<script src="<%= Routes.static_path(@conn, "/js/app.js") %>"></script>

I need to add JS and CSS minification, but that’s coming along later.


I had a somewhat similar setup that avoided webpack. If you have a limited set of files to combine it works beautifully and very quickly.

ESBuild is a very promising and fast bundling library for JS that is about ready for production:

If you want to combine and compact css you can use the scss binary (even if you are writing plain css). It is instantaneous and easy to run with fswatch.


Thanks for the interesting answers (and in particular the Makefile). I found a solution with Pika which allows me to use JS modules and completely avoid the use of a bundler (for the moment). I did not yet integrate the use of SCSS like I did with Webpack but I eventually will I guess.

import phx from "^1.5.3";
import LiveSocket from "^0.13.2";

let csrfToken = document.querySelector("meta[name='csrf-token']").getAttribute("content")
let liveSocket = new LiveSocket("/live", phx.Socket, {params: {_csrf_token: csrfToken}})

We might want to avoid the CDN completely by downloading the files and using them locally. Check^0.13.2 and^1.5.3 which link to the URLs used below with wget.

wget -O phoenix_live_view.js
wget -O phoenix.js

Then it is enough to write:

import phx from "./phoenix.js";
import LiveSocket from "./phoenix_live_view.js";

The main JS file named app_module.js in my case to insist on the fact that it uses JS modules is loaded in the browser with the code below. Note the use of type="module".

<script type="module" src="<%= Routes.static_path(@conn, "/js/app_module.js") %>"></script>

PS: I should add version numbers to the file names.


I installed Dart Sass and it is easy to let it watch my directory. I have to manually launch the watcher. Inside the directory of my web app, it is enough to do this:

/opt/dart-sass/sass --watch assets/css:priv/static/css

Source directory before :, target directory after it.

NB: if you’re pulling version 0.16.0 of LiveView you’ll need to wrap the import:

import phx from "^1.5.12";
import { LiveSocket } from "^0.16.0";

I downloaded them anyway so I can work offline:

$ curl,mode=imports/optimized/phoenix.js > phoenix@v1.5.12.js

$ curl,mode=imports/optimized/phoenix_live_view.js > phoenix_live_view@v0.16.0.js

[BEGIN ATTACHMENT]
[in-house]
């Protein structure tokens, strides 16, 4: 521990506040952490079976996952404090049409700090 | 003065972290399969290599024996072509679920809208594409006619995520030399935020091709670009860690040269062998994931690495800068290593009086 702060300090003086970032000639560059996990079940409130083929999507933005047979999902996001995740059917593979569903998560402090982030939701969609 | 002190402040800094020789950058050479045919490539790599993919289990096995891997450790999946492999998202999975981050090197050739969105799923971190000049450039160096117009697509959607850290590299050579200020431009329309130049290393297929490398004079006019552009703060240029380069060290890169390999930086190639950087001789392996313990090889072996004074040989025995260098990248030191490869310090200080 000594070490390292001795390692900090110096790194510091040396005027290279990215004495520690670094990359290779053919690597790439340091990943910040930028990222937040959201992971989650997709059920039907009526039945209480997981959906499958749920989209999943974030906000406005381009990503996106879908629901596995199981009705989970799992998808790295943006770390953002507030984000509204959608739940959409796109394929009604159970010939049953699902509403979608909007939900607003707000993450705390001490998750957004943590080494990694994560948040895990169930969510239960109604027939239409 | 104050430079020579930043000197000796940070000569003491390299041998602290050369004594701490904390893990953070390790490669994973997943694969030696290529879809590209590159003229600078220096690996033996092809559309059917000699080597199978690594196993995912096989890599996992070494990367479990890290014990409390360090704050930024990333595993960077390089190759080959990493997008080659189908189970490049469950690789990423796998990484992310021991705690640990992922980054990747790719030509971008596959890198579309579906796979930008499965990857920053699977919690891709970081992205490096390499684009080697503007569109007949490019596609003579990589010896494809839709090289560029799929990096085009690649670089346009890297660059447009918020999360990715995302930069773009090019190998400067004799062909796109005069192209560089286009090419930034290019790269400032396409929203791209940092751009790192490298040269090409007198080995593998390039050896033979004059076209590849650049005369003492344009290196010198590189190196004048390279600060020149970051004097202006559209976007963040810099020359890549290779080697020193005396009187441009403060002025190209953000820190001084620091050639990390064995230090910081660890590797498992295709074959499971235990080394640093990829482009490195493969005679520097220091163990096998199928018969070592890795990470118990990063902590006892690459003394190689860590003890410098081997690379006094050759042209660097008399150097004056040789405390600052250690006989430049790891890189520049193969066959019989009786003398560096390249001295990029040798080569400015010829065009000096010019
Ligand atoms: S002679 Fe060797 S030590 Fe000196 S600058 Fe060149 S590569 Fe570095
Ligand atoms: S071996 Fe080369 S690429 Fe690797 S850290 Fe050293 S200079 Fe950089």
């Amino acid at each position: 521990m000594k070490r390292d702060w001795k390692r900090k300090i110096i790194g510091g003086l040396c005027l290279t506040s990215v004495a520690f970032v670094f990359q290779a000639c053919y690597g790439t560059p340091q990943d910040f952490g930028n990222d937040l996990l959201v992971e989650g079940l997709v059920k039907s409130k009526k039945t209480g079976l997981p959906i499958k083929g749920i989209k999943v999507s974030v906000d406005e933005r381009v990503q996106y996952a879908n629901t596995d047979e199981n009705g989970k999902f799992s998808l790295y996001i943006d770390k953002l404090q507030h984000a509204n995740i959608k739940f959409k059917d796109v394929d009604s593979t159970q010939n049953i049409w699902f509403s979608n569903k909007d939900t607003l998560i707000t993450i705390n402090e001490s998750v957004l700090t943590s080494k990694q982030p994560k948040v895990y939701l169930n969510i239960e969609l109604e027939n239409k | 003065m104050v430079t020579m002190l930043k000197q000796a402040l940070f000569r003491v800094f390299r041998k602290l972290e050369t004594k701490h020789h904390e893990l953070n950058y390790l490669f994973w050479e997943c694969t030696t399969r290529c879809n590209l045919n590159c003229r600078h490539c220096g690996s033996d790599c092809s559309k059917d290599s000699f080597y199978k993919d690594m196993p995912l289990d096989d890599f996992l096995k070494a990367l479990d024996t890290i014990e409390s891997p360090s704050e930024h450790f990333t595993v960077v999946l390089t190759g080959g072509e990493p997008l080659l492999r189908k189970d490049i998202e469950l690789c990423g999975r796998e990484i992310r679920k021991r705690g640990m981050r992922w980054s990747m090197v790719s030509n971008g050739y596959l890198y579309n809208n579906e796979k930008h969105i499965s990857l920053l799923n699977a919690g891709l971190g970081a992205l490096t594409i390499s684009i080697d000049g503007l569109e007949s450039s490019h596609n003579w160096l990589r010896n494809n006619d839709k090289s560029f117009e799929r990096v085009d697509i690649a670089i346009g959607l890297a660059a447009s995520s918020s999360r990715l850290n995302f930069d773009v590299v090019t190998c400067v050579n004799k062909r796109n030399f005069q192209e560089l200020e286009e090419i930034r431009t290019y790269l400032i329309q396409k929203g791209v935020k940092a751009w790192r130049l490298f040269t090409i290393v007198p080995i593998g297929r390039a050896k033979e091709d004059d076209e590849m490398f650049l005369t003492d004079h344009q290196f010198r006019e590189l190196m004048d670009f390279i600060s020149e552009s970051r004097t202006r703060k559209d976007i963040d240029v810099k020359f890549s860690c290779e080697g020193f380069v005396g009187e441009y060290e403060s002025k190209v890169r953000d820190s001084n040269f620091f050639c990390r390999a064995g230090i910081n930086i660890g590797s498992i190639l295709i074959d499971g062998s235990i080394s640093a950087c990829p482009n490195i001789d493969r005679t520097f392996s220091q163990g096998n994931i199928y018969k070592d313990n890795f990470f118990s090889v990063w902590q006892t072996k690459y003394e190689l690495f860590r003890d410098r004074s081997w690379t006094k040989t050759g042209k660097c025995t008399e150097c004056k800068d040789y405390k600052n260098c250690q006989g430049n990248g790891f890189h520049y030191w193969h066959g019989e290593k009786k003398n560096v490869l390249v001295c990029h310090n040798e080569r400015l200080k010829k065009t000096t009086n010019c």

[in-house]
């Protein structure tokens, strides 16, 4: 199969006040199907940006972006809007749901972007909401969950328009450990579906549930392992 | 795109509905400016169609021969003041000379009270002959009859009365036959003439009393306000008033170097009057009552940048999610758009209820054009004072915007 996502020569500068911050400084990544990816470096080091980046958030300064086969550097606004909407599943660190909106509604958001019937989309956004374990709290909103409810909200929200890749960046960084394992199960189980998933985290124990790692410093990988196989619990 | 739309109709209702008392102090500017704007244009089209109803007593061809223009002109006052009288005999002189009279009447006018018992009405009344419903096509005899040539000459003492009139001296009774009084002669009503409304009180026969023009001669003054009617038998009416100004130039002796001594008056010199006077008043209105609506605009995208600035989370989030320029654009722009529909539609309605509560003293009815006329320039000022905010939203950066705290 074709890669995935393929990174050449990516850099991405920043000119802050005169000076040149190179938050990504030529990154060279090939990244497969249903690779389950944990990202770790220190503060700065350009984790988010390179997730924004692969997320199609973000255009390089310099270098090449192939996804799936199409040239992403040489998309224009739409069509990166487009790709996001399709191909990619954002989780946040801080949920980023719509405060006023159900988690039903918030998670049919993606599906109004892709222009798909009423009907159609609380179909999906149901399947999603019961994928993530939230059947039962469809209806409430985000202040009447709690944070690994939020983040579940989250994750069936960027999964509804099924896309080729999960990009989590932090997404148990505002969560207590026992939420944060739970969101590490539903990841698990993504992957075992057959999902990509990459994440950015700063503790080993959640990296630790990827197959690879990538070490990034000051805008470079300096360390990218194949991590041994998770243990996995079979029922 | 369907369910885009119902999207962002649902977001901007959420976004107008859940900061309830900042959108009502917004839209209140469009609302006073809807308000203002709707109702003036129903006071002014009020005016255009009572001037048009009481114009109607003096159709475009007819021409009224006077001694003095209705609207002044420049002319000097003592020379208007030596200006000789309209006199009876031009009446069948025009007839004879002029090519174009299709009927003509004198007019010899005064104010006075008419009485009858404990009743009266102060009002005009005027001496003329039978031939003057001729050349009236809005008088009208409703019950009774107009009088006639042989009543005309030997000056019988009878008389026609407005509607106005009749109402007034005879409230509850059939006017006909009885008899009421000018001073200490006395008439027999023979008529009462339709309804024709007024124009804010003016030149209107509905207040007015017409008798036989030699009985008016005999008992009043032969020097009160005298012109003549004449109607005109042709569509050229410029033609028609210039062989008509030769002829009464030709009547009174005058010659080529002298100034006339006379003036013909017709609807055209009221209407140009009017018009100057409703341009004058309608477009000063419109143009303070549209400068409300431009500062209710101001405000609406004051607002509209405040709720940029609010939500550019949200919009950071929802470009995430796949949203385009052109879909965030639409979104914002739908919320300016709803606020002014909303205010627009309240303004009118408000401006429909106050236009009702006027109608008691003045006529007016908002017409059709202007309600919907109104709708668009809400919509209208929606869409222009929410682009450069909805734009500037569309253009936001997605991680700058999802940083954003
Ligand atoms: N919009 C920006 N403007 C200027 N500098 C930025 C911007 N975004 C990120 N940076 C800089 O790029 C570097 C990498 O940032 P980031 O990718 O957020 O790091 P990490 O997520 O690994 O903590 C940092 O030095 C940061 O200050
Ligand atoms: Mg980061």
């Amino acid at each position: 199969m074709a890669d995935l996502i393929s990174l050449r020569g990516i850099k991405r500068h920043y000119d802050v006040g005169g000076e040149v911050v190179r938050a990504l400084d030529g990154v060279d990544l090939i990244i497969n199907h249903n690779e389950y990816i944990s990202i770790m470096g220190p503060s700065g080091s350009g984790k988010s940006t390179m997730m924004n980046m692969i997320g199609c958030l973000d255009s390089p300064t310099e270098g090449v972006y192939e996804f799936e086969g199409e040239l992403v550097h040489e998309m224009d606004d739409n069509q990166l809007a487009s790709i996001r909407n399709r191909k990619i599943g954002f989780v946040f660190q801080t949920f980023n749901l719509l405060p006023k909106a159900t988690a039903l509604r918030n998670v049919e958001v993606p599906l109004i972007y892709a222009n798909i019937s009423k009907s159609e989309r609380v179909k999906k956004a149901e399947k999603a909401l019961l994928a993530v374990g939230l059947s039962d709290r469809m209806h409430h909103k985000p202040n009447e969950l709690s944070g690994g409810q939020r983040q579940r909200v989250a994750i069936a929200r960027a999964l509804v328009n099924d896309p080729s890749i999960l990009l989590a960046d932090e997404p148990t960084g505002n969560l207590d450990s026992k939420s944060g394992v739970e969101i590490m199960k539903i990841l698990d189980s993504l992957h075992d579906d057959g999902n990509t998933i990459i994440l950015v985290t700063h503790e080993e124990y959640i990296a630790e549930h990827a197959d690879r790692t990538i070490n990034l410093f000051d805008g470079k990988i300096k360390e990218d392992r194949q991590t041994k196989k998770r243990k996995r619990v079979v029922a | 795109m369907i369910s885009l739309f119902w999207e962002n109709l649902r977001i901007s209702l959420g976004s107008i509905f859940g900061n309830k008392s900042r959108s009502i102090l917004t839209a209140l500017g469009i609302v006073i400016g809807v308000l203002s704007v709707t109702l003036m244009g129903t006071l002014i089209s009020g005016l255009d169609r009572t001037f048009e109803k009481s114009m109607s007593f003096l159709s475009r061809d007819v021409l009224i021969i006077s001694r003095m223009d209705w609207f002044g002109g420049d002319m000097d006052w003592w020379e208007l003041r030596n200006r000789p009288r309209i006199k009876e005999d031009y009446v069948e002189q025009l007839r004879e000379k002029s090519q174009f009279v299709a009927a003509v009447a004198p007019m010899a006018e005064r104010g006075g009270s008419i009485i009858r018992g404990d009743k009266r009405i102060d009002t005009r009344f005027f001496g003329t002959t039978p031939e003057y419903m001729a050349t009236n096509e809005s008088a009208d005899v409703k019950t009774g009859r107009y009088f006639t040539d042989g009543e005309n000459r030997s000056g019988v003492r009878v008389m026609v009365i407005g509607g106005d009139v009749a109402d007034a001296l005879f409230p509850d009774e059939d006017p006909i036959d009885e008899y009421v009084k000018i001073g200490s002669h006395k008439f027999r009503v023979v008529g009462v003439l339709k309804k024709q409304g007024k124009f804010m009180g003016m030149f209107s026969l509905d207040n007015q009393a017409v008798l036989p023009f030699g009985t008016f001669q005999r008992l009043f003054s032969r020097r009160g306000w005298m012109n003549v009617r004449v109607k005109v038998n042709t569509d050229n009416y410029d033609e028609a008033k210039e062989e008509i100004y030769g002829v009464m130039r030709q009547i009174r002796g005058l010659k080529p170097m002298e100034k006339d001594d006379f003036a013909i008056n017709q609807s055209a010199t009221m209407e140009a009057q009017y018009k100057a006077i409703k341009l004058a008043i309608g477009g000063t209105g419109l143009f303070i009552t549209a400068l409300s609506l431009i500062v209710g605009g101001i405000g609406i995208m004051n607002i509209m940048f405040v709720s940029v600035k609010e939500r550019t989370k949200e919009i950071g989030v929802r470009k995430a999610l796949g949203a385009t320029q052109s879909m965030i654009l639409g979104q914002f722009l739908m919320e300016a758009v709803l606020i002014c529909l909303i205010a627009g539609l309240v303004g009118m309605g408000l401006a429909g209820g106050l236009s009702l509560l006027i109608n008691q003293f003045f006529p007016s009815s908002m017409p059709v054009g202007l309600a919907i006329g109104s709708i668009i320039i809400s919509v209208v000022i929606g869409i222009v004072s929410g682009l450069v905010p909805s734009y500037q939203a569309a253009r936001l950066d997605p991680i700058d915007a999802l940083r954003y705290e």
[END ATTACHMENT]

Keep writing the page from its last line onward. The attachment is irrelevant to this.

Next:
Eventually, I used esbuild and sass (installed globally on the system) to build my JS and CS with the following config in dev.exs (umbrella project):

config :hydro_web, HydroWeb.Endpoint,
  watchers: [
    {"node", [
      cd: Path.expand("../apps/hydro_web/assets", __DIR__)
    {"/opt/dart-sass/sass", [
      cd: Path.expand("../apps/hydro_web/assets", __DIR__)

and the build.js script is:


const esbuild    = require("esbuild");
const gzipPlugin = require("@luncheon/esbuild-plugin-gzip");{
  entryPoints: ["./js/app.js"],
  outdir:    "../priv/static/js",
  minify:    true,
  sourcemap: true,
  bundle:    true,
  watch:     true,
  write:     false,
  plugins: [
      uncompressed: true,
      gzip: true,
      brotli: false,

I see inside my package.json the following config:

  "devDependencies": {
    "@luncheon/esbuild-plugin-gzip": "^0.1.0",
    "esbuild": "^0.12.8",
    "sass": "^1.34.1"

Thus I am wondering if I use the global version or the local one for esbuild. For SASS it should be Dart SASS which means the global one since the local one is based on JS. One may say that the config grew organically.
I keep node_modules to a minimum to avoid any problem in the space-time continuum.

I used the blog post How I Handle Static Assets in my Phoenix apps for inspiration.


Aha nice… so you’ll be ready for the esbuild switch in Phoenix 1.6 :slight_smile:

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For anybody who stumbles upon this thread after Phoenix 1.6 is released: this is the way.

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Which uses the esbuild Hex package from the Phoenix team. Is there a way to add plugins for e.g. gzip js files ?

The precompiled esbuild binaries are documented to not support plugins.


I found an interesting article about using esbuild and NPM (without the esbuild Elixir package). I use them both too but with a setup a little different than the one explained in the article.

Wrapping your head around assets in Phoenix 1.6